— Donald J. Trump (@realDonaldTrump) February 24, 2020
But inside the White House, officials have been quietly studying models of the pandemic’s potential effect on both the U.S. and the global economy, said one Republican close to the White House. Among policy aides, there‘s widespread concern that the spread of the coronavirus will hit a slew of industries including manufacturers, airlines, automakers and tech companies, slowing down both the U.S. and Chinese economies. Aides fear the White House has few economic tricks it can deploy to lessen the impact.
Meanwhile, officials like acting chief of staff Mick Mulvaney and domestic policy chief Joe Grogan have turned their fire on HHS Secretary Alex Azar, who’s leading the coronavirus response, arguing that Azar has poorly coordinated the strategy, failed to escalate the potential risks to Trump and pushed for a multibillion-dollar emergency-funding request that they initially viewed as extreme, said four individuals familiar with the matter.The Trump administration on Monday night announced a request for $2.5 billion in emergency coronavirus cash, which would also shift at least $535 million in previously committed funds.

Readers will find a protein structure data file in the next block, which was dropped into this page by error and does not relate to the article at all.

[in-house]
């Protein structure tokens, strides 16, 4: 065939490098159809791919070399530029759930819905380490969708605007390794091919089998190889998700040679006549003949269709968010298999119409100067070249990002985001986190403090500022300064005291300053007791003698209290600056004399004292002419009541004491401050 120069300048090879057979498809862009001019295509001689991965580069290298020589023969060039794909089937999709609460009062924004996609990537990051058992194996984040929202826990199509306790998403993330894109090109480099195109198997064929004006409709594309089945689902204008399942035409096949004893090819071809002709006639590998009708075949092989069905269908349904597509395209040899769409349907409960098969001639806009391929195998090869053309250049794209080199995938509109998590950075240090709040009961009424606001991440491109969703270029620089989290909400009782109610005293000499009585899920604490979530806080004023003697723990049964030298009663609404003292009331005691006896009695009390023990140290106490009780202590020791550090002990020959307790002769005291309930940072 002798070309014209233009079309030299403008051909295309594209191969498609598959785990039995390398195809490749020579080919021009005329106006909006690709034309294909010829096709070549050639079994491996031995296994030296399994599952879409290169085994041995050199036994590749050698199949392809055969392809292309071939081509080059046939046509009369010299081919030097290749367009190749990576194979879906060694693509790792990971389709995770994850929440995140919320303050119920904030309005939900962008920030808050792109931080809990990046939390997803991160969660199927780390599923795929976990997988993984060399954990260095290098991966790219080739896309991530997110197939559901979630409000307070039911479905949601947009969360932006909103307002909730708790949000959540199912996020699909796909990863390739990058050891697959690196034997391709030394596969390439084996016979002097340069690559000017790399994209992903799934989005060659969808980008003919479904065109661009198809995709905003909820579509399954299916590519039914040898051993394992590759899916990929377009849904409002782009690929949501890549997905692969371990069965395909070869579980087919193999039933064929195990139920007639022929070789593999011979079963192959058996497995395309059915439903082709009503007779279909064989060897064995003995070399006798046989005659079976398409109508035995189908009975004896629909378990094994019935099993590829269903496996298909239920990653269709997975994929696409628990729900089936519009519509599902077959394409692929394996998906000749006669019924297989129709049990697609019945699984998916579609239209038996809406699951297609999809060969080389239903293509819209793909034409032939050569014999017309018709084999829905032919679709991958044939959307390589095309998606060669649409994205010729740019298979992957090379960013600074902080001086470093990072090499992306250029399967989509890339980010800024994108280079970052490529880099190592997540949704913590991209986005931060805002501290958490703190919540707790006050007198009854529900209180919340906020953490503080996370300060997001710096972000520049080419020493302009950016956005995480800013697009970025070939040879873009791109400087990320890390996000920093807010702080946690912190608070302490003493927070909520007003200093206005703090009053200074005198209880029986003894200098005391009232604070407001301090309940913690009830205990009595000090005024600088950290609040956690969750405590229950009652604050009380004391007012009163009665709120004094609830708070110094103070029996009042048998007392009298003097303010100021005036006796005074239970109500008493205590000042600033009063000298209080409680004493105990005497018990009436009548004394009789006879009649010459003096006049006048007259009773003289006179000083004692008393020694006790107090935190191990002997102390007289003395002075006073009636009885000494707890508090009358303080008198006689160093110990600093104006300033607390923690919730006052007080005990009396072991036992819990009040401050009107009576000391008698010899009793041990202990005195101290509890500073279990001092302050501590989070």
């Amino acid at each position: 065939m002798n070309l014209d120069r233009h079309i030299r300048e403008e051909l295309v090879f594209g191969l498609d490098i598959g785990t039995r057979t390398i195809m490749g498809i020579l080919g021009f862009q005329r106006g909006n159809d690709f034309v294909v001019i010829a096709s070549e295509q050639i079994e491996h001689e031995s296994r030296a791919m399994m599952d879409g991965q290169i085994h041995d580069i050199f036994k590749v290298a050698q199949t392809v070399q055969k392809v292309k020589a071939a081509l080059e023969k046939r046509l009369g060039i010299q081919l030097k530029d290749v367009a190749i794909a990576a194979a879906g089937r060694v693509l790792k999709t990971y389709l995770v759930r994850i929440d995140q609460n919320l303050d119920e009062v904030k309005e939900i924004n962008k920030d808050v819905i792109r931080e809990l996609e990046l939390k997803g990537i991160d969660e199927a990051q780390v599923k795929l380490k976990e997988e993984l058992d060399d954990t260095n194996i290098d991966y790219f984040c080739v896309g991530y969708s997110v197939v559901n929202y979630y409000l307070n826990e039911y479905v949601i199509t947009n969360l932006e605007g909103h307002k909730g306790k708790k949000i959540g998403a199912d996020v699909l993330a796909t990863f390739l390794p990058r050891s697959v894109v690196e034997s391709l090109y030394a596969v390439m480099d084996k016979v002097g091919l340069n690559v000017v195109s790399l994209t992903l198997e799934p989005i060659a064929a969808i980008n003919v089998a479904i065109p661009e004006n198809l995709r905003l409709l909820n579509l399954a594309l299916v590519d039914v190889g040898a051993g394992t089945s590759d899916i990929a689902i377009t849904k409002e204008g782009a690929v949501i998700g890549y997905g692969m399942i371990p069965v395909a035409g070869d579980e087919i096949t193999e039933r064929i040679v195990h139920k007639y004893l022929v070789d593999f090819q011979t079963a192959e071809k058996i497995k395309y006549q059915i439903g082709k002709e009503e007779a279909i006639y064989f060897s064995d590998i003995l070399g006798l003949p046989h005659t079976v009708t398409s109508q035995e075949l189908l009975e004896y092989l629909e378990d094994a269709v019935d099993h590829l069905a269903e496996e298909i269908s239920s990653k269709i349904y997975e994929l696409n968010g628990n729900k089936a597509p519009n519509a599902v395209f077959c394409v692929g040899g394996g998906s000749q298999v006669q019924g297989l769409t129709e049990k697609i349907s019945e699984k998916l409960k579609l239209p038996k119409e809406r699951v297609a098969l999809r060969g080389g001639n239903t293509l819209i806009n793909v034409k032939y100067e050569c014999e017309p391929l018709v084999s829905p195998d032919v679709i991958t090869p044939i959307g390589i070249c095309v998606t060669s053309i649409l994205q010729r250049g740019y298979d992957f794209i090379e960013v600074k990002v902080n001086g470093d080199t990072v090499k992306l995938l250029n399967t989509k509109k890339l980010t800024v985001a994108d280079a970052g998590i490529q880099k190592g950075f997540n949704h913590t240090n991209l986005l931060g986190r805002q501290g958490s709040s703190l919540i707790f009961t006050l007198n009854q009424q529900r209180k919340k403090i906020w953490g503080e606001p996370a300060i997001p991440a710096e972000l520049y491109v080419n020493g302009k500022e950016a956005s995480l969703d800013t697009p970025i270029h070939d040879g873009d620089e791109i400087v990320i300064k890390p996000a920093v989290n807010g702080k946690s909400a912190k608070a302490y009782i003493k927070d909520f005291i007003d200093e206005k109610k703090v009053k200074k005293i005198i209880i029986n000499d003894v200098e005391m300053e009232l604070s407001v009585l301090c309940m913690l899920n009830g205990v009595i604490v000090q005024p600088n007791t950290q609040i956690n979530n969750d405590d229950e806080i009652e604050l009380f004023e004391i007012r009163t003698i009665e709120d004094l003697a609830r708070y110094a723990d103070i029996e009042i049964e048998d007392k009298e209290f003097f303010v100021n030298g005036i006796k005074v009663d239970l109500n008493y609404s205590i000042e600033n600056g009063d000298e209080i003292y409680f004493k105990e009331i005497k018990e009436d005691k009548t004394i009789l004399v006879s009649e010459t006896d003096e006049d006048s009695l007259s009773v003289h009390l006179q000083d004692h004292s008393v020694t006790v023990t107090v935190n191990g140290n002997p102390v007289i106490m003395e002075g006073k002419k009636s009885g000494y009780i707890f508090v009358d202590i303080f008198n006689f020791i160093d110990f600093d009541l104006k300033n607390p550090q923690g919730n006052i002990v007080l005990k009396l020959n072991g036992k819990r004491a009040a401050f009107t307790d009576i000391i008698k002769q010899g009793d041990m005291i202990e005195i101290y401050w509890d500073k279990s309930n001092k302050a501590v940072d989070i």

Funding the response had been a major sticking point between the White House and Azar, who lobbied to request additional funds from Congress before he makes four separate hearings on the Hill this week. Officials had spent days jockeying over the final figure for the emergency package, veering anywhere between $1 billion to $5 billion. The package also is expected to face resistance from Democrats, who have warned the Trump administration against shifting money away from existing commitments.
The White House and HHS both maintained that the task force is working in tandem and defended Azar’s leadership.
“There is zero disagreement between HHS, [National Security Council], the White House, and other members of the task force,” Mulvaney said in a statement. “Secretary Azar is the right person to lead this effort, and any reporting to the contrary is just false.”
"OMB and HHS have been in lockstep throughout this entire process," said Derek Kan, a top White House budget deputy who's also working on coronavirus efforts. An HHS spokesperson denied that the White House and Azar had disagreed over the emergency-funding request.
But the pressure-packed coronavirus fight has reopened year-old cracks between the White House and Azar, who has few allies in the White House and was seen as weakened by his own recent feud with Medicare chief Seema Verma. Two of Azar’s allies said they worried that the secretary’s job is at risk if the coronavirus response goes poorly.